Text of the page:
Death and Corpse Disposal Rituals

In Bhutan, different regions have different funeral practices. Most people prefer to cremate a dead body near one’s own house or on a riverbank so that the ashes and remains can be easily disposed of in the river. However, in Lingzhi, dead bodies are placed on a mountaintop for vultures and other scavengers to consume. People in Merak and Sakteng communities cut the corpse into 108 small pieces and throw them into the river. In the Lhop community, the dead body is buried in the ground.

The rituals surrounding death and disposal of the dead body can be separated into two main practices: pre-Buddhist practices and Buddhist practices, though most of the rituals are a mixture of both pre-Buddhist and Buddhist elements. For most eastern Bhutanese, death is considered the most important event. Death is not considered the end of life but a beginning of a new one. During his or her lifetime, a person is expected to adhere to the basic precepts of accumulating merit (དགེ་བ་). At the moment of dying, a lama is supposed to perform phowa (འཕོ་བ་) practice to transfer the consciousness (རྣམ་ཤེས་), which leaves the body through the fontanel, thereby severing the bond between the consciousness and the remaining corpse.

Immediately after death, the death horoscope or shintsi (གཤིན་རྩིས་) is drawn up by a lama or astrologer. This determines the cause of death and lists the rituals that need to be undertaken to assure a certain rebirth. The details are often meticulous, including the direction from which the body should be removed from house, the way the corpse should be disposed, the offerings to be made, the rituals to be conducted, and the astrological years of the people involved. The corpse is usually tied in a fetal position and placed in a wooden box decorated with colored scarves. Offerings of cooked food, fruits, torma ritual dough cakes and alcoholic drinks are made to a small shrine marked with an effigy of the deceased, associated with pre-Buddhist practices.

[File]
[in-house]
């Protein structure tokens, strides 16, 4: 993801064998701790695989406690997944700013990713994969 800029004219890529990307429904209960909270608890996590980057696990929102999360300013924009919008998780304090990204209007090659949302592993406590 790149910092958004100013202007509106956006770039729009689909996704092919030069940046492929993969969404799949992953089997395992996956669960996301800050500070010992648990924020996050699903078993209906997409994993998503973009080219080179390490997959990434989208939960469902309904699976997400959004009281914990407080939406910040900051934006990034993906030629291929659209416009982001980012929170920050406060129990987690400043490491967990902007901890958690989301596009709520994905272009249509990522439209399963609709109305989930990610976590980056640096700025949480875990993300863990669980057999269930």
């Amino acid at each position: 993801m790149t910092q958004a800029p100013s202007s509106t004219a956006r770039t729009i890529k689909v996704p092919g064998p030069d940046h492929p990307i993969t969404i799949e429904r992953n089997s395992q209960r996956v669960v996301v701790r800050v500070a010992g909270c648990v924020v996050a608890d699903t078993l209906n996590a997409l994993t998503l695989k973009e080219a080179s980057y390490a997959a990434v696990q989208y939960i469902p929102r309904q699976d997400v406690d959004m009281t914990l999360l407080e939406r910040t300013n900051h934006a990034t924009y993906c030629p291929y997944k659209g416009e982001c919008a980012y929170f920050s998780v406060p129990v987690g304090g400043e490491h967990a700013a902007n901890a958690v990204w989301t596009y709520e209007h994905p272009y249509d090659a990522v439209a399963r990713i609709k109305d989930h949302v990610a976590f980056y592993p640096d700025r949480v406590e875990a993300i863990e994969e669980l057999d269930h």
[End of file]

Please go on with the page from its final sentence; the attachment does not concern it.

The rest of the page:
Consecutive rituals and prayers are conducted on the seventh, fourteenth, twenty-one and forty-nine days after the person has died, and rituals also performed on the day of the demise in subsequent years for a certain number of years. During the forty-nine days after death, the consciousness is believed to roam in the bardo (བར་དོ་), the intermediate state between death and rebirth. It is considered the duty of the relatives to increase the merit of the deceased. The monks and priests perform elaborate rituals to guide the soul from one incarnation to the next. One hundred and eight prayer flags printed with the Om Mani Padme Hum (ཨོཾ་མ་ཎི་པངྨེ་ཧཱུཾ་) mantra are hoisted for the deceased. It is a custom mostly in eastern Bhutan for people to write some wishes on the surface of prayer flag post. Such a note may contain prayers such as the wish that through the prayer flags hoisted by the bereaved, the deceased will be born in the happy realm of Buddha Amitabha in the west.


Representatives from all the village households bring donations in cash and kind and recite the Om Mani Padme Hum mantra for the benefit of all sentient beings and the deceased in particular. Meals as well as profuse amounts of alcohol are consumed. The people from the community will prefer to come mostly during the important days, particularly the day of the cremation and on the 21st day when the main rites are performed. The families who can afford to will carry on the prayers every day for twenty-one or forty-nine consecutive days. They would also accomplish all the rituals and activities which the astrologer has recommended for the welfare of the deceased and the living.


Sonam Chophel is a researcher at Shejun Agency for Bhutan’s Cultural Documentation and Research.